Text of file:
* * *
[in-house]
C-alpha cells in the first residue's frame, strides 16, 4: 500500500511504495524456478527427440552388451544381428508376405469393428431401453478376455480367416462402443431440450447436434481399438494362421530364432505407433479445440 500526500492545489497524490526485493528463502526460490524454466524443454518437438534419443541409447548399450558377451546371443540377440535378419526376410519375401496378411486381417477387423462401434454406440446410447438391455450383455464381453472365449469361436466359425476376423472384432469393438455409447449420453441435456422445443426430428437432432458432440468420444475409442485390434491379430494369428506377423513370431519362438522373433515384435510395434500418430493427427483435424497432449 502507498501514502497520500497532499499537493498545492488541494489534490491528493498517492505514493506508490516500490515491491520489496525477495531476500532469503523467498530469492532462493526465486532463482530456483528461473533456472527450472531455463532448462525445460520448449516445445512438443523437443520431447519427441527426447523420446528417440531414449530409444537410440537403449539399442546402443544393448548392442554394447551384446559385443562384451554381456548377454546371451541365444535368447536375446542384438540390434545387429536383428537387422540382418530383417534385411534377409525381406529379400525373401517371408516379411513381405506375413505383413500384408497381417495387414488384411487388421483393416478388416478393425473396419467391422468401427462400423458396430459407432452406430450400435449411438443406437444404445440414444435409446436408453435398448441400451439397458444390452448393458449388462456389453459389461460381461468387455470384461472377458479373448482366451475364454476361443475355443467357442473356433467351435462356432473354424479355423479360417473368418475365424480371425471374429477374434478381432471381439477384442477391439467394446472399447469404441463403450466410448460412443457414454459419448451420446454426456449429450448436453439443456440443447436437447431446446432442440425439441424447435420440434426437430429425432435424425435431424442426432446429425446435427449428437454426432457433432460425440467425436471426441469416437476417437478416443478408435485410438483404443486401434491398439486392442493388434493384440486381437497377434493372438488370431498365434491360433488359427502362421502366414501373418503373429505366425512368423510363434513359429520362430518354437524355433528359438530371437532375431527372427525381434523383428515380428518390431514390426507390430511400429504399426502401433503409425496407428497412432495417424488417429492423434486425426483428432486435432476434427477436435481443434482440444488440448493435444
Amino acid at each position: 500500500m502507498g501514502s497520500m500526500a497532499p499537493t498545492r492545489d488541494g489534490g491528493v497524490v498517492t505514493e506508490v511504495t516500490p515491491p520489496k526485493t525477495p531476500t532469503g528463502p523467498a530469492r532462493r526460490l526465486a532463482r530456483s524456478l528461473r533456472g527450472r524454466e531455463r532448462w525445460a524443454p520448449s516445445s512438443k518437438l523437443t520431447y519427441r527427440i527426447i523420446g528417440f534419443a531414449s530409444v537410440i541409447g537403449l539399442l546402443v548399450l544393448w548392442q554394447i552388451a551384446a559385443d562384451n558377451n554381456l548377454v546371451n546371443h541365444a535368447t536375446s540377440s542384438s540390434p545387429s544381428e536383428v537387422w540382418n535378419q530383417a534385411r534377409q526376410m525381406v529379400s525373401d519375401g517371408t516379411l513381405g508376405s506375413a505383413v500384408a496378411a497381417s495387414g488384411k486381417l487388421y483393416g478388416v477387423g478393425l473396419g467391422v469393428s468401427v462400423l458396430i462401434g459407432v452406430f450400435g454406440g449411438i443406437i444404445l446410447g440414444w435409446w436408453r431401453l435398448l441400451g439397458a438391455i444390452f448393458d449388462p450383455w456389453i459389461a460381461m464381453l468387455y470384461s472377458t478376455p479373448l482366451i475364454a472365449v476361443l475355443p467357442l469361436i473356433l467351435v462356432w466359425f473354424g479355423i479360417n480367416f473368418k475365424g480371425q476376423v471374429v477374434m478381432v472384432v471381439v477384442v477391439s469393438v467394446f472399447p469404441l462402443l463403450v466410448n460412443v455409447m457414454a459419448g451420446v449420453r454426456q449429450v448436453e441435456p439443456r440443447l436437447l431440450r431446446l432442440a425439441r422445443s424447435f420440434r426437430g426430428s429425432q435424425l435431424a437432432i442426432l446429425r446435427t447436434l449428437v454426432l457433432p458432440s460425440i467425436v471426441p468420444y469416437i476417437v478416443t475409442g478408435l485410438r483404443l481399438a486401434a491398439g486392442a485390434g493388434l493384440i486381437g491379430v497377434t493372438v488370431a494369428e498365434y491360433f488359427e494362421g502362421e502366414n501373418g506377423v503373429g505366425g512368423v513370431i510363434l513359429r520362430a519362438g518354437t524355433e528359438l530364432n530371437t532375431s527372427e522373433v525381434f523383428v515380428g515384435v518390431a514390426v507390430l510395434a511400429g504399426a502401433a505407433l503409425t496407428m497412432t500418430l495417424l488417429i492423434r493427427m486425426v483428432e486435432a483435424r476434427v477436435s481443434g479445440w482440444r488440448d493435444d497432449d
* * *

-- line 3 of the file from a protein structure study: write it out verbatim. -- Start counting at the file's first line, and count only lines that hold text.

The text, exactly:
Amino acid at each position: 500500500m502507498g501514502s497520500m500526500a497532499p499537493t498545492r492545489d488541494g489534490g491528493v497524490v498517492t505514493e506508490v511504495t516500490p515491491p520489496k526485493t525477495p531476500t532469503g528463502p523467498a530469492r532462493r526460490l526465486a532463482r530456483s524456478l528461473r533456472g527450472r524454466e531455463r532448462w525445460a524443454p520448449s516445445s512438443k518437438l523437443t520431447y519427441r527427440i527426447i523420446g528417440f534419443a531414449s530409444v537410440i541409447g537403449l539399442l546402443v548399450l544393448w548392442q554394447i552388451a551384446a559385443d562384451n558377451n554381456l548377454v546371451n546371443h541365444a535368447t536375446s540377440s542384438s540390434p545387429s544381428e536383428v537387422w540382418n535378419q530383417a534385411r534377409q526376410m525381406v529379400s525373401d519375401g517371408t516379411l513381405g508376405s506375413a505383413v500384408a496378411a497381417s495387414g488384411k486381417l487388421y483393416g478388416v477387423g478393425l473396419g467391422v469393428s468401427v462400423l458396430i462401434g459407432v452406430f450400435g454406440g449411438i443406437i444404445l446410447g440414444w435409446w436408453r431401453l435398448l441400451g439397458a438391455i444390452f448393458d449388462p450383455w456389453i459389461a460381461m464381453l468387455y470384461s472377458t478376455p479373448l482366451i475364454a472365449v476361443l475355443p467357442l469361436i473356433l467351435v462356432w466359425f473354424g479355423i479360417n480367416f473368418k475365424g480371425q476376423v471374429v477374434m478381432v472384432v471381439v477384442v477391439s469393438v467394446f472399447p469404441l462402443l463403450v466410448n460412443v455409447m457414454a459419448g451420446v449420453r454426456q449429450v448436453e441435456p439443456r440443447l436437447l431440450r431446446l432442440a425439441r422445443s424447435f420440434r426437430g426430428s429425432q435424425l435431424a437432432i442426432l446429425r446435427t447436434l449428437v454426432l457433432p458432440s460425440i467425436v471426441p468420444y469416437i476417437v478416443t475409442g478408435l485410438r483404443l481399438a486401434a491398439g486392442a485390434g493388434l493384440i486381437g491379430v497377434t493372438v488370431a494369428e498365434y491360433f488359427e494362421g502362421e502366414n501373418g506377423v503373429g505366425g512368423v513370431i510363434l513359429r520362430a519362438g518354437t524355433e528359438l530364432n530371437t532375431s527372427e522373433v525381434f523383428v515380428g515384435v518390431a514390426v507390430l510395434a511400429g504399426a502401433a505407433l503409425t496407428m497412432t500418430l495417424l488417429i492423434r493427427m486425426v483428432e486435432a483435424r476434427v477436435s481443434g479445440w482440444r488440448d493435444d497432449d